La Bohème

by Ruggero Leoncavallo

February 9th, 2020 / 2pm show

Come experience “the other Bohème” as told through the eyes of Musette and Marcello.


Marcello-David Gustafson

Rodolfo-Mark Hockenberry

Schaunard-Michael Tallino

Barbemuche-David Morden

Visconte Paolo/Colline-Robin White

Gaudenzio/Durand-Barbara Pritchard

Il Signore del primo piano/Un Becero-Jeff Myrmo

Musette-Julia Powers

Mimi-Elizabeth Wells

Eufemia-Diana Olivares

Christmas Eve, 1837, Paris. A room on the second floor of the Café Momus. Although Gaudenzio, the proprietor of the Café Momus is lecturing Schaunard because his Bohemian friends are spending no money while using his premises, Schaunard promises that there is money to be made that evening, when a celebration he is hosting will bring many customers. The guests arrive: Rodolfo, a poet (“with clothes and a purse to prove it”), Marcello, a painter (who has had the nerve to paint nude models in the café!), and Colline, a philosopher who pulls a Chinese dictionary and an Iliad in Greek from his coattails; they are joined by Eufemia, Schaunard’s mistress, and the flower girl, Mimì (who is Rodolfo’s). Mimì has brought her friend Musette, with whom Marcello falls in love almost immediately. Musette sings a lovely song about her friend (“Mimì Pinson la biondinetta”), and charms everyone. The bill remains to be paid at the end of the party, however, and circumstances are threatened when no one can do so. A well-to-do stranger who apparently wants to join in with this Bohemian circle seizes this opportunity and offers to pay. Schaunard will not hear of it, and only will accept the money after winning it “legitimately” at a game of billiards. He does so, amid the cries of “Christmas!” by the guests.

The courtyard of Musette’s house in the Rue Bruyère. It is evening, and the concierge Durand is tossing all of Musette’s possessions out into the street. She has been living off the attentions of a rich banker, who has now had enough of her unfaithfulness to him. It does not deter the Bohemians from having a celebration that evening, out there in the courtyard, with Musette’s furniture (including a pianoforte, upon which Shaunard performs). During the party, Mimì decides to leave Rodolfo for a certain Count Paolo, and does so quietly, as the neighbors threaten the noisy partygoers, finally chasing them all off.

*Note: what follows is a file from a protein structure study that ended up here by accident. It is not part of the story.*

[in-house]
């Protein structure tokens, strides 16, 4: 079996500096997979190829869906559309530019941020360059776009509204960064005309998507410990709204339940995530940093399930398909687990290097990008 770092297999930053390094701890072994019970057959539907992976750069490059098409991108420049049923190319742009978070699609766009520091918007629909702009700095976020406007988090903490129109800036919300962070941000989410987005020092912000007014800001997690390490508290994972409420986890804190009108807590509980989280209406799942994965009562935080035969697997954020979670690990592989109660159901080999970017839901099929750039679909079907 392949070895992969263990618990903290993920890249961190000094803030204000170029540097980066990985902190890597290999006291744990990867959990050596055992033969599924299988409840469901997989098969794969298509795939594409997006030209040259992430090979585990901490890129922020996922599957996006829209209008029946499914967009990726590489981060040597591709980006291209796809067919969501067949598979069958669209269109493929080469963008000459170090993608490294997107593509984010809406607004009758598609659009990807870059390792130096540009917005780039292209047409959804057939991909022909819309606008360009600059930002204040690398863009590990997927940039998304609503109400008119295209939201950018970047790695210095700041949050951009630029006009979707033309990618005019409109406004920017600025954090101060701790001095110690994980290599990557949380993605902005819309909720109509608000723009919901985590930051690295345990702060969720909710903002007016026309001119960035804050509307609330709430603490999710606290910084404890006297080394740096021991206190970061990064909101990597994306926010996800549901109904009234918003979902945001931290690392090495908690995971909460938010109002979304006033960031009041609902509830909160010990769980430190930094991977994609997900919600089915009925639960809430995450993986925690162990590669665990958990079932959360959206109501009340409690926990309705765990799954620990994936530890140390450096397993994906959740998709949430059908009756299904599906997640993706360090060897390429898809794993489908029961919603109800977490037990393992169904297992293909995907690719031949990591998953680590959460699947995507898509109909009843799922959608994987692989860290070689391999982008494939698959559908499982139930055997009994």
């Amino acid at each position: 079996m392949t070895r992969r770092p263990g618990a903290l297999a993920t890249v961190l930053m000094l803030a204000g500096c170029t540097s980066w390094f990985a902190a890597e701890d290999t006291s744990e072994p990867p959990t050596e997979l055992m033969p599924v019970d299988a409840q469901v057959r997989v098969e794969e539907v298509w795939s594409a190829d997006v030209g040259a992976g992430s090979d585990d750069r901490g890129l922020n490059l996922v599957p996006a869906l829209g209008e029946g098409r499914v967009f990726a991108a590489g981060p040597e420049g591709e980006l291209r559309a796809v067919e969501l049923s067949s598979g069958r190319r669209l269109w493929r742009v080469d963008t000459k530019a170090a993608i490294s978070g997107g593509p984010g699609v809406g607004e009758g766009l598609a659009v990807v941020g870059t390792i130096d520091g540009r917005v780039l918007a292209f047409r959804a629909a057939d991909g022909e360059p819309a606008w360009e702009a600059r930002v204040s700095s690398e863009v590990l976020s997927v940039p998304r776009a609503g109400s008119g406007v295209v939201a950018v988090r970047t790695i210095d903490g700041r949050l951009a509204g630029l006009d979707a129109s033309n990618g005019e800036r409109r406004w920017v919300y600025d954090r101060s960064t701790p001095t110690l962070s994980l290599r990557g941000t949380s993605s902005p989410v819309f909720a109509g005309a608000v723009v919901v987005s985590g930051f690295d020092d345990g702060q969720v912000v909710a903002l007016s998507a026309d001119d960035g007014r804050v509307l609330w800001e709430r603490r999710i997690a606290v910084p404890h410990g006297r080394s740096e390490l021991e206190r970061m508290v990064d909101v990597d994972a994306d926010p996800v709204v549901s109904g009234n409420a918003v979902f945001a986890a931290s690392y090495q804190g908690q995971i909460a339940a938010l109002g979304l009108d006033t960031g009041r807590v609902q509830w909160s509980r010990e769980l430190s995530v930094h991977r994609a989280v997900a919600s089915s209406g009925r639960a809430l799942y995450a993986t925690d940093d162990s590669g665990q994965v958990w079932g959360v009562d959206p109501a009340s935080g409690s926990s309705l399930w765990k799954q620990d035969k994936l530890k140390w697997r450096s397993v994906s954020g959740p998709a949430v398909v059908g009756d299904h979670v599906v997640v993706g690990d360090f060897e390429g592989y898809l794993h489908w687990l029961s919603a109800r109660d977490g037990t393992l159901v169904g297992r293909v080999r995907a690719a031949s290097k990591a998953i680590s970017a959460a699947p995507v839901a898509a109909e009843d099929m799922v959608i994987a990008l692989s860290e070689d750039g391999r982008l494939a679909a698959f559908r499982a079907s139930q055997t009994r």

October, 1838; in Marcello’s attic room. Marcello and Rodolfo are attempting to find work to raise some money, but are unsuccessful. The happy bohemian life is turning into a very serious affliction. Musette decides to leave Marcello for another rich admirer, and although Mimì tries to reconcile herself to Rodolfo, she is angrily rebuffed by him, and the two men are left alone, starving, jealous, bitter and resentful. In a heartbreaking aria, “Testa adorata,” Marcello weeps for his loss.

Rodolfo’s attic room, Christmas Eve, 1838. Becoming poorer and poorer, it is no longer a question of posing insouciantly for those in established society: their deprivations are severe, in the depths of winter. Marcello and Rodolfo are eating their Christmas meal, such as it is, and have invited Musette to join them. However, it is Mimì who appears, ill and dying of consumption. Her rich lover has abandoned her, and they have thrown her out of the hospital ward, as she had no means to pay. Finally, Musette does arrive, and seeing the horrible circumstances under which they are all suffering, she pawns all her jewels to pay for a doctor. For Mimì, however, it is too late. As the bells toll for Christmas morning, Mimì sits up, and murmuring “Christmas…” falls back and dies.